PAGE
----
While I feel like the killer is easily picked out, Ware brings the reader to the reveal with masterful skill.

This book will be available on September 8, but in the meantime, I’d suggest checking out Ware’s other novels, as well as Agatha Christie’s And Then There Were None.

An upcoming thriller that I haven’t read but am looking forward to is When No One is Watching by Alyssa Cole. Described by the publisher as Get Out meets Rear Window, this novel features Brooklyn resident Sydney Green, who notices more and more For Sale signs in her neighborhood. While you’re waiting for this thriller about gentrification to be released on September 1, pop in and grab the newest copy of “BookPage,” a free recommendation magazine, that has a Q&A with Cole.

I have Mexican Gothic by Silvia Moreno-Garcia and Wonderland by Zoje Stage up next in my TBR pile, and I can’t wait for the next page-turner. If you’ve read them, or any of these books, stop by and let me know what you thought.

More about Angie’s Recommendations:

Lock Every Door

Lock Every Door by Riley Sager – No visitors. No nights spent away from the apartment. No disturbing the other residents, all of whom are rich or famous or both. These are the only rules for Jules Larsen’s new job as an apartment sitter at the Bartholomew, one of Manhattan’s most high-profile and mysterious buildings. Recently heartbroken and just plain broke, Jules is taken in by the splendor of her surroundings and accepts the terms, ready to leave her past life behind. As she gets to know the residents and staff of the Bartholomew, Jules finds herself drawn to fellow apartment sitter Ingrid, who comfortingly reminds her of the sister she lost eight years ago. When Ingrid confides that the Bartholomew is not what it seems and the dark history hidden beneath its gleaming facade is starting to frighten her, Jules brushes it off as a harmless ghost story . . . until the next day, when Ingrid disappears.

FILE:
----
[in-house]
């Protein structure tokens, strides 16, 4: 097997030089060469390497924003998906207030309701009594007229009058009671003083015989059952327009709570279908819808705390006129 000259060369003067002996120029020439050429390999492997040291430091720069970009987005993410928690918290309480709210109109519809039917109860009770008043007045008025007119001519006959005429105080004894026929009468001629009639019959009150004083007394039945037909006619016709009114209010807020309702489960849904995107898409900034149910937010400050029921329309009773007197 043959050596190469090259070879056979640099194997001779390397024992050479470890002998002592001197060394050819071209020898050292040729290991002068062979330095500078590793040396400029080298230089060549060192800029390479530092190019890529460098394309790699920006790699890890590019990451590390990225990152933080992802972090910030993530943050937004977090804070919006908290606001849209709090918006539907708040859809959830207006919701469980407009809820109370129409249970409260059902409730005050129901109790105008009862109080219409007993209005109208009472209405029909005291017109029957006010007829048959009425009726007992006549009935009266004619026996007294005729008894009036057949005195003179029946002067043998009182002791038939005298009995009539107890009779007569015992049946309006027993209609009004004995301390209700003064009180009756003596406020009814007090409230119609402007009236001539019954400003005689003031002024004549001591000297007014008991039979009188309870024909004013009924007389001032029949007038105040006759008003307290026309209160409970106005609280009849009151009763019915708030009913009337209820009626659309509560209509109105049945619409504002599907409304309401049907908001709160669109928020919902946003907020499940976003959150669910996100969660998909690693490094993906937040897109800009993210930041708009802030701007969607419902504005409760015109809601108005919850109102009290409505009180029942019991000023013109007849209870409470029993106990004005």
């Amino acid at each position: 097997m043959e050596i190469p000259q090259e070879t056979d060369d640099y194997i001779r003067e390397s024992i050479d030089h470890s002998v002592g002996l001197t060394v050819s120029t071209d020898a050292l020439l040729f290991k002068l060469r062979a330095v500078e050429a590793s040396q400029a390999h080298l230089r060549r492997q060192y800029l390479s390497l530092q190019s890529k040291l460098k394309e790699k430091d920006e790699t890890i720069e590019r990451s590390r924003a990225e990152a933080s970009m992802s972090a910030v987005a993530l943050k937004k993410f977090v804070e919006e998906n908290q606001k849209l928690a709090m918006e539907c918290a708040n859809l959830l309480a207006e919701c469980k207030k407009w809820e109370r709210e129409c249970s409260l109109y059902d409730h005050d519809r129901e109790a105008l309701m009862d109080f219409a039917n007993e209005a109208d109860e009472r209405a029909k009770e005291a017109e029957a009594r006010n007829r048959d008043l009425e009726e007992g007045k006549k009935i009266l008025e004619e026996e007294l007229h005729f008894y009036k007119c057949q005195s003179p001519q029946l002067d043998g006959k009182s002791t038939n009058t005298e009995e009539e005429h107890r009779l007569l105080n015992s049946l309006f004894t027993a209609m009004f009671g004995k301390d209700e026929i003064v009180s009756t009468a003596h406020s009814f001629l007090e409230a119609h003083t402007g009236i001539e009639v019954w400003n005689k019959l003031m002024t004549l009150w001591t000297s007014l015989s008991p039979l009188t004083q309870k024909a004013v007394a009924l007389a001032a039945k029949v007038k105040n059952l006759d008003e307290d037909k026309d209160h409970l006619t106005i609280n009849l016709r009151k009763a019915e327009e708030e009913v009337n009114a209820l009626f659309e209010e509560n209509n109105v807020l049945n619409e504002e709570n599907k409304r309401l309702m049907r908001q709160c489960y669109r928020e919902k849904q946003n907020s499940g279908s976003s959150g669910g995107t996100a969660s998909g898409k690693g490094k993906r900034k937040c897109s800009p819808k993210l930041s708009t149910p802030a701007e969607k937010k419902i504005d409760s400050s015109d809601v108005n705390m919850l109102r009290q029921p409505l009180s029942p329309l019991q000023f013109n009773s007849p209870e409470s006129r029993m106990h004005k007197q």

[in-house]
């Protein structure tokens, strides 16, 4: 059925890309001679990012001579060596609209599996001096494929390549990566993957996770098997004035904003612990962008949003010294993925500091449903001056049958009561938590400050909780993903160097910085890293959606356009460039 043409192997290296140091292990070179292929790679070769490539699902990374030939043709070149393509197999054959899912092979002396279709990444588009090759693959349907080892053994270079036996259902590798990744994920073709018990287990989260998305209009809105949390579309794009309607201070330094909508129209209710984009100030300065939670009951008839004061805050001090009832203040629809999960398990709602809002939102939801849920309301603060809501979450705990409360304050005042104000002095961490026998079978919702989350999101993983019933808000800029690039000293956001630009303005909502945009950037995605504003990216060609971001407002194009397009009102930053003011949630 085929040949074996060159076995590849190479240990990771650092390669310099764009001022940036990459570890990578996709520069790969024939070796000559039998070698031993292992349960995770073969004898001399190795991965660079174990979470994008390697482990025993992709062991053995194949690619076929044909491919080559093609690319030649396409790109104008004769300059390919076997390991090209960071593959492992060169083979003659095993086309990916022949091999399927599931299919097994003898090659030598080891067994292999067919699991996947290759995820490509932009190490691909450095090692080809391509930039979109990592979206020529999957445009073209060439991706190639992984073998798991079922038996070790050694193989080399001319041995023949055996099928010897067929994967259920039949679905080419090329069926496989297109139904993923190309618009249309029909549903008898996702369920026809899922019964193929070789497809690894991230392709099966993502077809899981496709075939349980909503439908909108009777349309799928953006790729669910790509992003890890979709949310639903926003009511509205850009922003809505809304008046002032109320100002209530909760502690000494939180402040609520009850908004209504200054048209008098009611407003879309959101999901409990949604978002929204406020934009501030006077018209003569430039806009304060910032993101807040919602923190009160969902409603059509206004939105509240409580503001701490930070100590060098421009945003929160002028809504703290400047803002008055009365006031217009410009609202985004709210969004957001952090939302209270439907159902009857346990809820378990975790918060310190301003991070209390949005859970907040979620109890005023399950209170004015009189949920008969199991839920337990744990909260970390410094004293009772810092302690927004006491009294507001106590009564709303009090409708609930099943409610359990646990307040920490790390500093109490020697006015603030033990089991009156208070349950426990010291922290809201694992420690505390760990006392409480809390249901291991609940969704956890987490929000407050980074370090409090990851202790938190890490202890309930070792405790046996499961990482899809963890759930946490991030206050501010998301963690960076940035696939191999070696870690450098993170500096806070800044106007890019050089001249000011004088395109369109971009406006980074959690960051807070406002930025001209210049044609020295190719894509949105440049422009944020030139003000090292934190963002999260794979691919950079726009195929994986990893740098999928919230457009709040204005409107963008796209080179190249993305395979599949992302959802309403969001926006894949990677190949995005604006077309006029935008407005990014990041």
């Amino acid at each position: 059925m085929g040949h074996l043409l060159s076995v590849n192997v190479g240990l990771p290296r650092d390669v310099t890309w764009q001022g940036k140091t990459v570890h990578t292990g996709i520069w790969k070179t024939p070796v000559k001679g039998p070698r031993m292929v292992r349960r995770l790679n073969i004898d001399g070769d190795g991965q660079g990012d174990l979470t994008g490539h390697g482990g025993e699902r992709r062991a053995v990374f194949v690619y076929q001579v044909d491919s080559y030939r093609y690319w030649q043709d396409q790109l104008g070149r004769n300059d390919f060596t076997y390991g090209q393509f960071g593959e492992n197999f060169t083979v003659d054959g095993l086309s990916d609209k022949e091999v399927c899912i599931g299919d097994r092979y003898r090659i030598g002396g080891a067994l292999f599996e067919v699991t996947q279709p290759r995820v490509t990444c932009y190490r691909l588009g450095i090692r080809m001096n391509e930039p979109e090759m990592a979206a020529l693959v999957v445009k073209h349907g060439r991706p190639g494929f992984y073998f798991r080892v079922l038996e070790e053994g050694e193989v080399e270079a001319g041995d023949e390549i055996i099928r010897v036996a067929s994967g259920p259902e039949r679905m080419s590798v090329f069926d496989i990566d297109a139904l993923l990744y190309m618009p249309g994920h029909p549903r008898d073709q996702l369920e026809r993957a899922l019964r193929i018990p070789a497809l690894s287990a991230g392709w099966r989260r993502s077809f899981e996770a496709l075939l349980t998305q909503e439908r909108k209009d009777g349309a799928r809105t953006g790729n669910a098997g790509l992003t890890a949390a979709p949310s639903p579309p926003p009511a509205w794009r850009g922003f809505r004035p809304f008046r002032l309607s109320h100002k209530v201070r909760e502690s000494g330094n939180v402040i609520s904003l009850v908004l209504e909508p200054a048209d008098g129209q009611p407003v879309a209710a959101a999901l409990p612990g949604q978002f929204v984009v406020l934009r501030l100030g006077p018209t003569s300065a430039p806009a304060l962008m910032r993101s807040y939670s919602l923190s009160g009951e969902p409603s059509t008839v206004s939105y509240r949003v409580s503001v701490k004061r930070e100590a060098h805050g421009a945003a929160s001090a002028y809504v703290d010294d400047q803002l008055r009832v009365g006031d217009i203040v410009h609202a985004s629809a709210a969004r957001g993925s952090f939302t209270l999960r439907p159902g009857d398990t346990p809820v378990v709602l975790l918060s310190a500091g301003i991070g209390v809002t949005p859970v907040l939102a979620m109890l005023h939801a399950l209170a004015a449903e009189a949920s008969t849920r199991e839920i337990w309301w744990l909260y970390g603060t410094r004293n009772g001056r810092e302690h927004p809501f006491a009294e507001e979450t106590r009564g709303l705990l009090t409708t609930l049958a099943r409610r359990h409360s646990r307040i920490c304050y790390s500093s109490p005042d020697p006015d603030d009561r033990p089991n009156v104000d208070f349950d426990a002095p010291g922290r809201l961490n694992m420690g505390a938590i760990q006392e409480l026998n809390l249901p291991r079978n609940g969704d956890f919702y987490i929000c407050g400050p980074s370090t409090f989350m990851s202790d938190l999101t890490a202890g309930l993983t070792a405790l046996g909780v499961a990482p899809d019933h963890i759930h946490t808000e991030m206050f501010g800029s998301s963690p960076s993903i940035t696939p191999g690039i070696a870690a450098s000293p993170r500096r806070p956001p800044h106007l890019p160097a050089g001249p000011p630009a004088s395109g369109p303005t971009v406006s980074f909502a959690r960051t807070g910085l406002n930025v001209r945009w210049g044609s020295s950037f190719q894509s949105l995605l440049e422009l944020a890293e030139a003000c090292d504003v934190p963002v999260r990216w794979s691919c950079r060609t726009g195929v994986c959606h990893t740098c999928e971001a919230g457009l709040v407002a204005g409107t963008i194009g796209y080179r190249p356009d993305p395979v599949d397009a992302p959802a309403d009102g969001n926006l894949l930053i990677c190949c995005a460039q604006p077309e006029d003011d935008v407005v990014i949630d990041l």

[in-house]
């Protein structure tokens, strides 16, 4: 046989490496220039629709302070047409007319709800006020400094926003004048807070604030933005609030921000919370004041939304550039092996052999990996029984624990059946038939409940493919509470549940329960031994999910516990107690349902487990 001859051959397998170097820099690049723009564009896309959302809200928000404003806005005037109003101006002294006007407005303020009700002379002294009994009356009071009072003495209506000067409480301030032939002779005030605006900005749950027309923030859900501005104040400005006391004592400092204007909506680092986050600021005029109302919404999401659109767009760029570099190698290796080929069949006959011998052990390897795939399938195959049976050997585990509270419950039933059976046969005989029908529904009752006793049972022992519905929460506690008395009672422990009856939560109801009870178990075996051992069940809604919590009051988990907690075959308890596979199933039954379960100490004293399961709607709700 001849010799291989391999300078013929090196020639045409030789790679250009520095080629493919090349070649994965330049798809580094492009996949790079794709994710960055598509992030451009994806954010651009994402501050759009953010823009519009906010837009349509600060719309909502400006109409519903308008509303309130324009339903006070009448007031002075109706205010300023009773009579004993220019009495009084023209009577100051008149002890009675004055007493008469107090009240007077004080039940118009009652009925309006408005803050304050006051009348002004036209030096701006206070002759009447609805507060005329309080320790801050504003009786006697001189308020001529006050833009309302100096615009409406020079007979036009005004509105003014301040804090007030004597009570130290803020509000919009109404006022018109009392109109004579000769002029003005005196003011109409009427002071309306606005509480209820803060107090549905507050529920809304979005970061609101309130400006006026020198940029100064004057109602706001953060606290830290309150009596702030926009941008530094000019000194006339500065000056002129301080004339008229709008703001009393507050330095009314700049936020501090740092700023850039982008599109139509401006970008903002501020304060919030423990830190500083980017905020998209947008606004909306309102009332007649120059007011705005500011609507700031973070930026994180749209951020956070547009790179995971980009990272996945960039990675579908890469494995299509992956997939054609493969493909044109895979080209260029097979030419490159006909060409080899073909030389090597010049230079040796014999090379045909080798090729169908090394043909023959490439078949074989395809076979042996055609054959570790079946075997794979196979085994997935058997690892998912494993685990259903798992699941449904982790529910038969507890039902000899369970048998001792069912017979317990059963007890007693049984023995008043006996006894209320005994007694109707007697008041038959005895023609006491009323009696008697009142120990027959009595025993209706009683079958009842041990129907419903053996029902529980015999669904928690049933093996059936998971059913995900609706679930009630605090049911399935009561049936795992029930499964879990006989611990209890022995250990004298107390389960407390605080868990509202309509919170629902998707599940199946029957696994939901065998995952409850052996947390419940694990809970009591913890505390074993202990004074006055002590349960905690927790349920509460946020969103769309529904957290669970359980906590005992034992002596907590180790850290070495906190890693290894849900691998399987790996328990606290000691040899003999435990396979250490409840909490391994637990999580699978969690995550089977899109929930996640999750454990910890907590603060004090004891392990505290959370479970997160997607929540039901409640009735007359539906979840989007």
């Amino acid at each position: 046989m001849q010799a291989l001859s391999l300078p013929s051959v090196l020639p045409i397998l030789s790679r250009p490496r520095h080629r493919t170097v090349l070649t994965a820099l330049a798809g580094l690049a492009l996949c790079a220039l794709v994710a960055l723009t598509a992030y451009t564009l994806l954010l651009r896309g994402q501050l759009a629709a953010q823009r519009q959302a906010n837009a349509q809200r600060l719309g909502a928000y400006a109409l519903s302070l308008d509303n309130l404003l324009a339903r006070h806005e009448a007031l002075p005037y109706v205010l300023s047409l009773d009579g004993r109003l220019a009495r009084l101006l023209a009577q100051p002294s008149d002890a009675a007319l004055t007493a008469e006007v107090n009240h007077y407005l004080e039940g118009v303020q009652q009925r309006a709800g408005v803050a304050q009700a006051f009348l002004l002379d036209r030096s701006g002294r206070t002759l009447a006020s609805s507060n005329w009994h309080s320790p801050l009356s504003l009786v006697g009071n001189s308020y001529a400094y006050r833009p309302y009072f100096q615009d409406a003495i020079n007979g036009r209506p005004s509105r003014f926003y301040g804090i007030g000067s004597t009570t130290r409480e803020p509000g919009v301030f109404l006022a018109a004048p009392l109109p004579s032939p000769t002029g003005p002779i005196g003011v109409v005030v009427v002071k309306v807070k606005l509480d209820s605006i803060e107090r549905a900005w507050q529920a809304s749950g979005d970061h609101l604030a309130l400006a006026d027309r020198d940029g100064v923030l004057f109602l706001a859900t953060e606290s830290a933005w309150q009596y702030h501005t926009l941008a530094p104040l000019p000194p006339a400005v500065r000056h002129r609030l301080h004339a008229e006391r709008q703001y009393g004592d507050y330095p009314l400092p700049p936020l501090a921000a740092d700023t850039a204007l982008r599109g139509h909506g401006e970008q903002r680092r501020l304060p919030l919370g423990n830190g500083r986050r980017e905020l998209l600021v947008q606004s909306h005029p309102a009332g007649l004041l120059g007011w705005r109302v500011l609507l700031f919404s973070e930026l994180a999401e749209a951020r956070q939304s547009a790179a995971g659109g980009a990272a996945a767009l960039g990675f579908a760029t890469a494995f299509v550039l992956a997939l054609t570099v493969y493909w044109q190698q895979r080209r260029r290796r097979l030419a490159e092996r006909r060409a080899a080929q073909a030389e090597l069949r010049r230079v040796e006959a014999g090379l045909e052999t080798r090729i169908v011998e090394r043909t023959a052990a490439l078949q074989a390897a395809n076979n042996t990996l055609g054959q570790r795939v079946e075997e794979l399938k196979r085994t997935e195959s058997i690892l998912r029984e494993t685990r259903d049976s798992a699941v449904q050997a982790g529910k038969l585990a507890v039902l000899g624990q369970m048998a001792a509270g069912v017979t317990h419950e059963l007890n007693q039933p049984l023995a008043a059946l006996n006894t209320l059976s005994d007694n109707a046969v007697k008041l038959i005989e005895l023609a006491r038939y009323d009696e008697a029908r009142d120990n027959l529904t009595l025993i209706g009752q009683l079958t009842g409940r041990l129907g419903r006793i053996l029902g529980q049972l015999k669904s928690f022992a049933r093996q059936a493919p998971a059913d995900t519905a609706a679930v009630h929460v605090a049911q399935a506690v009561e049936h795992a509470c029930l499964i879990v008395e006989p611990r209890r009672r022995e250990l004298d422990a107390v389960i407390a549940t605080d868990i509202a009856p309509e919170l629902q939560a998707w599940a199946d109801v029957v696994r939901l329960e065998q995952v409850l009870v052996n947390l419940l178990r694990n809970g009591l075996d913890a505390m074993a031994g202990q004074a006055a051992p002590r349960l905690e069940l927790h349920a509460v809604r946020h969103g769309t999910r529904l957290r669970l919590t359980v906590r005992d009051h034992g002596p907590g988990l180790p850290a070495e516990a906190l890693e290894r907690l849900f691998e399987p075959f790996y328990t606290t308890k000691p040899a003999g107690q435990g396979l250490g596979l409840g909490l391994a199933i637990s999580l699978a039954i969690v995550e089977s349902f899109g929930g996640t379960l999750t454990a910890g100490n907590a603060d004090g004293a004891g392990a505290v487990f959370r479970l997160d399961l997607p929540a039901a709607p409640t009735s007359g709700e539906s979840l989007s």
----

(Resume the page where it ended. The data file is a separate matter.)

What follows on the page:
And Then There Were None 0 9780062073488 0062073486
And Then There Were None

And Then There Were None by Agatha Christie – Ten people, each with something to hide and something to fear, are invited to a isolated mansion on Indian Island by a host who, surprisingly, fails to appear. On the island they are cut off from everything but each other and the inescapable shadows of their own past lives. One by one, the guests share the darkest secrets of their wicked pasts. And one by one, they die…Which among them is the killer and will any of them survive?

Amazon.com: One by One (9781501188817): Ware, Ruth: Books
One by One

One by One by Ruth Ware (On Order) – Getting snowed in at a beautiful, rustic mountain chalet doesn’t sound like the worst problem in the world, especially when there’s a breathtaking vista, a cozy fire, and company to keep you warm. But what happens when that company is eight of your coworkers…and you can’t trust any of them?

When an off-site company retreat meant to promote mindfulness and collaboration goes utterly wrong and an avalanche hits, the corporate food chain becomes irrelevant and survival trumps togetherness. Come Monday morning, how many members short will the team be?